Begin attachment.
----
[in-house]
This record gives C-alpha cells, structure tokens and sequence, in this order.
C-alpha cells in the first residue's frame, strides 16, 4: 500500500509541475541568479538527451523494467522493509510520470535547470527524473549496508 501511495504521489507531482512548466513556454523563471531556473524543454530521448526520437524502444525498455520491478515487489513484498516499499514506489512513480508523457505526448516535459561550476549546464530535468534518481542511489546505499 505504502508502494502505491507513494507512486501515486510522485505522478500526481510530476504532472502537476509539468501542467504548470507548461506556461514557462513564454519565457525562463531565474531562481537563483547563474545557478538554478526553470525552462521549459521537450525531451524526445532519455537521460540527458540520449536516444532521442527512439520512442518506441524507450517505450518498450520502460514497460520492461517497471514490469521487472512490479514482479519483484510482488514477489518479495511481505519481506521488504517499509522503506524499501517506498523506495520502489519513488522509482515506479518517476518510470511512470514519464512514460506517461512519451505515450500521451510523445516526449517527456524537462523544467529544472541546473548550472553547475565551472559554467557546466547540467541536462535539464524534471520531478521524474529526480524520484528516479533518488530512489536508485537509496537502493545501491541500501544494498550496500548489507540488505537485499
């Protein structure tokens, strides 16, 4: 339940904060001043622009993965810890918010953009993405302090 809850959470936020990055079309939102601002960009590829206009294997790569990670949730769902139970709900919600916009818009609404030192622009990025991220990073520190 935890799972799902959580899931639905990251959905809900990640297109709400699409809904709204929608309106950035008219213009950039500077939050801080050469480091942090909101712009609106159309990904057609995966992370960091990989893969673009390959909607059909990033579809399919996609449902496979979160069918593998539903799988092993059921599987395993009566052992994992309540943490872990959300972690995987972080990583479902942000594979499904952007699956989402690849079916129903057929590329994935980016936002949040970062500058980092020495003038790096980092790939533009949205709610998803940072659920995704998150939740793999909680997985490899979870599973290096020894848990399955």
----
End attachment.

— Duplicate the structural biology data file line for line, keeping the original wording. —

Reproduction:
[in-house]
This record gives C-alpha cells, structure tokens and sequence, in this order.
C-alpha cells in the first residue's frame, strides 16, 4: 500500500509541475541568479538527451523494467522493509510520470535547470527524473549496508 501511495504521489507531482512548466513556454523563471531556473524543454530521448526520437524502444525498455520491478515487489513484498516499499514506489512513480508523457505526448516535459561550476549546464530535468534518481542511489546505499 505504502508502494502505491507513494507512486501515486510522485505522478500526481510530476504532472502537476509539468501542467504548470507548461506556461514557462513564454519565457525562463531565474531562481537563483547563474545557478538554478526553470525552462521549459521537450525531451524526445532519455537521460540527458540520449536516444532521442527512439520512442518506441524507450517505450518498450520502460514497460520492461517497471514490469521487472512490479514482479519483484510482488514477489518479495511481505519481506521488504517499509522503506524499501517506498523506495520502489519513488522509482515506479518517476518510470511512470514519464512514460506517461512519451505515450500521451510523445516526449517527456524537462523544467529544472541546473548550472553547475565551472559554467557546466547540467541536462535539464524534471520531478521524474529526480524520484528516479533518488530512489536508485537509496537502493545501491541500501544494498550496500548489507540488505537485499
């Protein structure tokens, strides 16, 4: 339940904060001043622009993965810890918010953009993405302090 809850959470936020990055079309939102601002960009590829206009294997790569990670949730769902139970709900919600916009818009609404030192622009990025991220990073520190 935890799972799902959580899931639905990251959905809900990640297109709400699409809904709204929608309106950035008219213009950039500077939050801080050469480091942090909101712009609106159309990904057609995966992370960091990989893969673009390959909607059909990033579809399919996609449902496979979160069918593998539903799988092993059921599987395993009566052992994992309540943490872990959300972690995987972080990583479902942000594979499904952007699956989402690849079916129903057929590329994935980016936002949040970062500058980092020495003038790096980092790939533009949205709610998803940072659920995704998150939740793999909680997985490899979870599973290096020894848990399955």